Alfred Vanqa and Michael Nqushu tried hard to get work near their homes in Queenstown. After a long search they realised that their chances of getting employment in the area were slim – the job opportunities were very few. It was a year ago when they decided to pack their bags and take a train to Johannesburg.
Alfred and Michael were lucky this time. A Boksburg firm called Argus was desperately looking for employees. They accepted the job of security guards with this firm. The two workers were happy because they knew that their families back in Queenstown would be pleased with them.
Their happiness, however, did not last long. They soon realised that they could not do much with the low wages they got. For many months they worried but they did not say anything to the other workers. They were afraid that if they opened their mouths to complain they would be put on the next train back to Queenstown. But one day in February this year they decided: “Aikhona! Enough is enough! We cannot work like this!”·
Later, that same day, these two workers arrived at the offices of the Transport and General Workers’ Union (T&GWU) in Johannesburg. After patiently listening to their problems, Jane Barret, a T&GWU organiser, told them that the union was their home. Since that day in February they have never looked back.
BECOMING A UNION MEMBER
“When we started to work here we were earning R300,00 a month from which R20,00 was deducted for accommodation. We worked a 12-hour shift every day without getting any days off. Sometimes when a fellow security guard did not arrive for work we were forced to work the next 12 hour shift – in other words we had to work, twenty-four hours. We did not get overtime pay for working these long hours,” says Alfred.
“We then heard about a trade union which organises security guards, office cleaners, and so on. Michael and I decided to visit the offices of the union. The union told us what their aims were, and how to join. We were impressed and we joined on the spot.
“When we arrived at the hostel we told fellow workers about this union. More than 80 workers decided to join. Later, Alfred and I were elected shopstewards,” says Alfred.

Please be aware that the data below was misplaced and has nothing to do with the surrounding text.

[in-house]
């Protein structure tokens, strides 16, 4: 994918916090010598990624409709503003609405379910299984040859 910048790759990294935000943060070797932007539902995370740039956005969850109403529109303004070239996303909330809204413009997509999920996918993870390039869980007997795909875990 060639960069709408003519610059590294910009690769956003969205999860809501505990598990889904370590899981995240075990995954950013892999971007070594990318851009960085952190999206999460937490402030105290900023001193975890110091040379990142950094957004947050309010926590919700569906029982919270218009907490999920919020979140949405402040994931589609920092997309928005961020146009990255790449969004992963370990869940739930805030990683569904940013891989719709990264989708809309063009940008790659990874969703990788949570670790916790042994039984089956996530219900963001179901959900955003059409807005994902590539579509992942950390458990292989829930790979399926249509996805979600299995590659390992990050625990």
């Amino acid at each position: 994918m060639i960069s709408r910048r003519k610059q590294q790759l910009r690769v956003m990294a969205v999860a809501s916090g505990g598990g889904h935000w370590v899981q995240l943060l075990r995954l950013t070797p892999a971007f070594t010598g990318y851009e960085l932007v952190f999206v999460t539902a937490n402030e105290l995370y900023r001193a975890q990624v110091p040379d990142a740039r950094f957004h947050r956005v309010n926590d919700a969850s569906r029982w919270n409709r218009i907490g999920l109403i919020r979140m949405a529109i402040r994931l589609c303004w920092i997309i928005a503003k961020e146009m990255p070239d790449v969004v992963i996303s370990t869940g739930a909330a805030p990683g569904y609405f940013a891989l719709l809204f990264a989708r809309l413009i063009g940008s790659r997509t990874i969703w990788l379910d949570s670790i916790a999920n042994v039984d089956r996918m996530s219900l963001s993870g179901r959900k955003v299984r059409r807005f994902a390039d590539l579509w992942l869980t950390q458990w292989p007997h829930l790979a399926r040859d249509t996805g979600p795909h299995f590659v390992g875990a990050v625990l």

WAGE DETERMINATION 460
Alfred went back to the union’s office a few weeks later to collect a government document which says how much security guards should earn. This document is called Wage Determination 460. It says that security guards should be paid a minimum wage of R413,00 per month.
Back at the hostel Michael was waiting for Alfred. When Alfred arrived with the document at the hostel, Michael helped him to arrange a meeting to discuss Wage Determination 460. The workers were disappointed with the government’s minimum wage. But they were angrier still when they found out that their employers, Argus, were paying them far below the minimum wage.
“While we were still discussing this document, an Argus supervisor called Steyn, walked in. It was obvious to us that he had heard that we had been meeting and that we wanted to take some action. He looked at all the people who were there and left without saying anything,” Alfred says.
“Some moments later he came back with the police. One policeman argued with Michael about the holding of the meeting. The police then arrested Michael and another worker. Nobody knew why they were arrested. So, those workers who were supposed to go to work for their evening shift decided that they would not work unless the two workers were released.
“Later, Steyn brought Michael and the other guard back. Michael was injured. His ears were sore and he had a pain in his kidneys. We decided that the following day, on Monday, we would take the matter to the union to ask for advice. The workers who had boycotted work, decided to return to their jobs,” says Alfred.
“NOT FATHER CHRISTMAS”
On Monday morning while Alfred and Michael were still at the hostel, Steyn arrived. Says Alfred: “He told us to report to the Argus head office in Boksburg to collect our pay.
When he said this, we concluded that we had been fired. Still we decided to go to the union offices as we had planned.”